Sixteen years ago the great African American poet and children’s book author Lucille Clifton spent a week in Farmington as a Visiting Writer at the University of Maine at Farmington. The first time I met Lucille was the occasion when she steamed into the store and headed over to the picture book section. Almost without hesitation she announced, “You need more black faces in this section. The white children in Farmington need to see more faces of color. They can’t just see images of themselves.” Lucille punctuated this last observation by pointing at a picture book on a counter display. The funny thing was that the book in question was I Love You Like Crazy Cakes, which featured an adopted Chinese toddler on the cover.
I pointed that out to her and we had a good laugh over it. Lucille, it turned out, had a great sense of humor and was a panic in general. Afterwards she said, “My point remains.” I responded by saying that we actually did have a fair number of titles featuring African American protagonists and that they were mixed in with the other titles. Diverse books did not have their own section. Lucille asked me to point them out to her. That was an interesting and instructive exercise. I had more diverse books than she thought I did, but less than I thought I did.
The most important thing about being an ally to any cause that isn’t inherently one’s own is to remember to listen more than you speak. I’ve written a lot about diversity in publishing and children’s books in this blog over the years, and it has been a roller coaster of hope and frustration, progress and molasses. And while I sincerely hope my words have been more help than hindrance to the cause, it seems to me that maybe I could be most helpful by stepping aside regularly to share the microphone of ShelfTalker with my bookselling colleagues of color to hear a diversity of voices in this blog firsthand.
The Scholastic Summer Reading Roadtrip winged its way to the Flying Pig yesterday and many children came to enjoy this amazingly fun event. This event seemingly went off without a hitch when the doors opened and the kids arrived. As so often is the case with events, there was much craziness before this one started that was all sorted out in the nick of time. Events are complex creatures that have many moving parts, and when one part is suddenly out of line, there can be a domino effect that creates mild to moderate chaos. This event had several things that were stress-inducing, chief among them were guessing at the weather and a building issue that raised safety concerns. Continue reading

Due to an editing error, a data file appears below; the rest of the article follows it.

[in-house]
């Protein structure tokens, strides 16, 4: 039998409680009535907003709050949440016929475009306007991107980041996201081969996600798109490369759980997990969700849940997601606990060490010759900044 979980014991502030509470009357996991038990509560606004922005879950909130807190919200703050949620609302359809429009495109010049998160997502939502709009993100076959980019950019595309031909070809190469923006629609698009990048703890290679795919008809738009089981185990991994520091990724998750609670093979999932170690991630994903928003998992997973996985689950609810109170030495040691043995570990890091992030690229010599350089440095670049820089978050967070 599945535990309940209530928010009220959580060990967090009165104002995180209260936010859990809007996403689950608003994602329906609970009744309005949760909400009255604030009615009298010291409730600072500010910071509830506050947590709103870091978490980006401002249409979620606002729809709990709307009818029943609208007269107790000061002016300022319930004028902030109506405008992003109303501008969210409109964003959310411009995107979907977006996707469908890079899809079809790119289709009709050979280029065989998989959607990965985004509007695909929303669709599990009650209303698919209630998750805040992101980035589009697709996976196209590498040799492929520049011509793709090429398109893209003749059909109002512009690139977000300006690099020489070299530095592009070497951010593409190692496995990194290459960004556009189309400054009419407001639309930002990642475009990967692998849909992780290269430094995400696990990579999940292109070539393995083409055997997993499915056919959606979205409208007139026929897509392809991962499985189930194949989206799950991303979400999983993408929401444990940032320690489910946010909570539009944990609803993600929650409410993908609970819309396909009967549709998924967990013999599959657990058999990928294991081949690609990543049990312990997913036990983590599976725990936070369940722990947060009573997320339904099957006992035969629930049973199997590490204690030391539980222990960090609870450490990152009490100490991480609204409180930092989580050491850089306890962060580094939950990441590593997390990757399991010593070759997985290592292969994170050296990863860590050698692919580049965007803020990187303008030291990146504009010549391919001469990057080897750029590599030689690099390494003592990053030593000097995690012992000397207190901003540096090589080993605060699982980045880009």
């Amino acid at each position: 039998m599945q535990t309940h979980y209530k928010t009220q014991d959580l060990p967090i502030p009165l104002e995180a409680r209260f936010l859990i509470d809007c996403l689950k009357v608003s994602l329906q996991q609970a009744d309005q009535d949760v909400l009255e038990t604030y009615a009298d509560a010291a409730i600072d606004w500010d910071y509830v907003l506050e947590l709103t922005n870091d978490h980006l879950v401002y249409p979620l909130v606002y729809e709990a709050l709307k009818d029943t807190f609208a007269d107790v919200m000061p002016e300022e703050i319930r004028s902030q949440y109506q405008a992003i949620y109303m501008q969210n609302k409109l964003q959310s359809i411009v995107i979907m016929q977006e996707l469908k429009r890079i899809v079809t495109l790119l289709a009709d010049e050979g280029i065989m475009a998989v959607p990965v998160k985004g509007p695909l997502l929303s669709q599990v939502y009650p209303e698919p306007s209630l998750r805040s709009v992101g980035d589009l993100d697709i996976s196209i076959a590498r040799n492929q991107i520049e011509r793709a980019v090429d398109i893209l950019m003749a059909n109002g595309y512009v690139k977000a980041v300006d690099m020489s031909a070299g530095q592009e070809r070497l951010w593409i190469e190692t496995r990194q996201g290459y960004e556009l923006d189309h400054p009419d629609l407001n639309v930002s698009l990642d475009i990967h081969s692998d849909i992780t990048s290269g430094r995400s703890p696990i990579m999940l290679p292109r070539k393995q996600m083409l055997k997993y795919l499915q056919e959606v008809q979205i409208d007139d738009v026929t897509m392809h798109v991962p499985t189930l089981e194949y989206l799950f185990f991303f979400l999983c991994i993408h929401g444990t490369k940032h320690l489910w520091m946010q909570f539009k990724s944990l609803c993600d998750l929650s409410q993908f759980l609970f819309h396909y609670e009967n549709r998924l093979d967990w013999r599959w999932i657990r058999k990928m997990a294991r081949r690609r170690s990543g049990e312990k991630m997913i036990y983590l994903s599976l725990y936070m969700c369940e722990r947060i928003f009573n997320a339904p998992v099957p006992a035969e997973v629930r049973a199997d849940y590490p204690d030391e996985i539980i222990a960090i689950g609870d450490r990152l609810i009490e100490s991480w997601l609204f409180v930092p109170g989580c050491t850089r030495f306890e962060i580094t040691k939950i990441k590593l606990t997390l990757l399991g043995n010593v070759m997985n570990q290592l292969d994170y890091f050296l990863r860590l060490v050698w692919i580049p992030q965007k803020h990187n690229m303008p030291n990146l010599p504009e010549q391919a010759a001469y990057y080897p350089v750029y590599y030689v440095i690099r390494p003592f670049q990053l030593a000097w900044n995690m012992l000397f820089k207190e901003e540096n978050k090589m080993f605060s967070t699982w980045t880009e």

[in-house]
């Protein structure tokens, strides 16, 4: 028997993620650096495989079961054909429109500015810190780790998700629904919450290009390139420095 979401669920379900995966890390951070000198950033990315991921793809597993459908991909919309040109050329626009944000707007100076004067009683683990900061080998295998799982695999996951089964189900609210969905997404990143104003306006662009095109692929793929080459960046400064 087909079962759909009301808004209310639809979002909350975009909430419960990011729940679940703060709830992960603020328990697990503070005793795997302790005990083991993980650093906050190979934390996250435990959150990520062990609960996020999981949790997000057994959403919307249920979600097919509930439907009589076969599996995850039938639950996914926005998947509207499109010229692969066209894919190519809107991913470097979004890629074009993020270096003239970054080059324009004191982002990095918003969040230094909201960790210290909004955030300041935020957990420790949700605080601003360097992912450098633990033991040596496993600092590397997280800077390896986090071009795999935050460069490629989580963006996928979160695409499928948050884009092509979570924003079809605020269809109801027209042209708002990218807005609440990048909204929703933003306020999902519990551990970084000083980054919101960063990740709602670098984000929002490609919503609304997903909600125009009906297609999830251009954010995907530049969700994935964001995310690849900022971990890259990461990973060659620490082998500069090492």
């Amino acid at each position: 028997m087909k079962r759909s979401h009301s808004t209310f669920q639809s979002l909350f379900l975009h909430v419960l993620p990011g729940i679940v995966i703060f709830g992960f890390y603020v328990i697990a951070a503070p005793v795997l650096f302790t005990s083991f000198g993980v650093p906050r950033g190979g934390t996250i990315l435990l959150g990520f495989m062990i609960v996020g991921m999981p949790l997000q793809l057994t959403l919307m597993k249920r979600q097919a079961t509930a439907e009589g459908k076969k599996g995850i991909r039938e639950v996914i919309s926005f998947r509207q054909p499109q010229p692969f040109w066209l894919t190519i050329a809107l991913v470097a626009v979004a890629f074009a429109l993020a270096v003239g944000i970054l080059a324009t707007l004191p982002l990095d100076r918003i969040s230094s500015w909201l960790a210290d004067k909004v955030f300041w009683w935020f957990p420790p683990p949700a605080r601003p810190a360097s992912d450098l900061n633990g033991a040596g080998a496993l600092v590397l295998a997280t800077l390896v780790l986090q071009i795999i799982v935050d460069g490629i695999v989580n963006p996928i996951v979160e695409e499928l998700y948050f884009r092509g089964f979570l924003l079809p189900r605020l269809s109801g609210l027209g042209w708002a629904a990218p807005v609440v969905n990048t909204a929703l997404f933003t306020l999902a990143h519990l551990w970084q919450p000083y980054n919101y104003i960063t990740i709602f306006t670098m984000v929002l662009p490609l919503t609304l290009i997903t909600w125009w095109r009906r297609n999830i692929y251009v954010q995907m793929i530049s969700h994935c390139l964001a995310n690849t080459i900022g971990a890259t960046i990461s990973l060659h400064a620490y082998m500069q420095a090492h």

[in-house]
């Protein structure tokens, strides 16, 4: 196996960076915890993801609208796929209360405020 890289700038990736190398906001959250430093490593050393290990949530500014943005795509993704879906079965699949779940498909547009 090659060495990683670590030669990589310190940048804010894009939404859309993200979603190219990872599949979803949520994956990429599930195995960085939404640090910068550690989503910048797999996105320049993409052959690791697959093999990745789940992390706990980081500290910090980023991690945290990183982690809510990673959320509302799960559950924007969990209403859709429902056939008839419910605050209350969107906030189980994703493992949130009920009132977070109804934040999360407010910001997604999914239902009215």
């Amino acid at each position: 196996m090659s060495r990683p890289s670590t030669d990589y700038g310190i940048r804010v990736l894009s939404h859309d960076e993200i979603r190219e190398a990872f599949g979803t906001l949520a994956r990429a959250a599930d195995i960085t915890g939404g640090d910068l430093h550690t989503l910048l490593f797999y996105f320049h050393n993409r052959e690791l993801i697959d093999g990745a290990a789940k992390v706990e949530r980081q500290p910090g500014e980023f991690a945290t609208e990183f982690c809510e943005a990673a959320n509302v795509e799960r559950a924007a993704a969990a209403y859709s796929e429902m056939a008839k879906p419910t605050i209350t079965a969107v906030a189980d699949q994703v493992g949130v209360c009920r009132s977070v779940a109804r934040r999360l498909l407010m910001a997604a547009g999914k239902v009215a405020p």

One thing that’s hard about celebrity spotting at the bookstore is that we can’t divulge names without violating our customers’ privacy, so we have to tell our stories with a little scrim in front of the most salient details. Still, I can’t resist sharing an anecdote from this week, because I come off like such an ass in it that I am still laughing and kicking myself in equal measure.
I have had an Orb Summoner for over a year. The Librarian of Years gave it to me when I asked her whether any of her colleagues read books well on into the future. “Ah,” she said, “only The Orb reads deep into the future, she is our seeress. Here is an Orb Summoner. It will go off if she is willing to speak with you about a book on the distant horizon.”
As of this morning it had never once lit. I happened to be staring at the Orb on my desk, actively wondering whether the Librarian had simply fobbed me off with a placebo of sorts, when it began to glow. I looked into the Orb and the Seer looked back!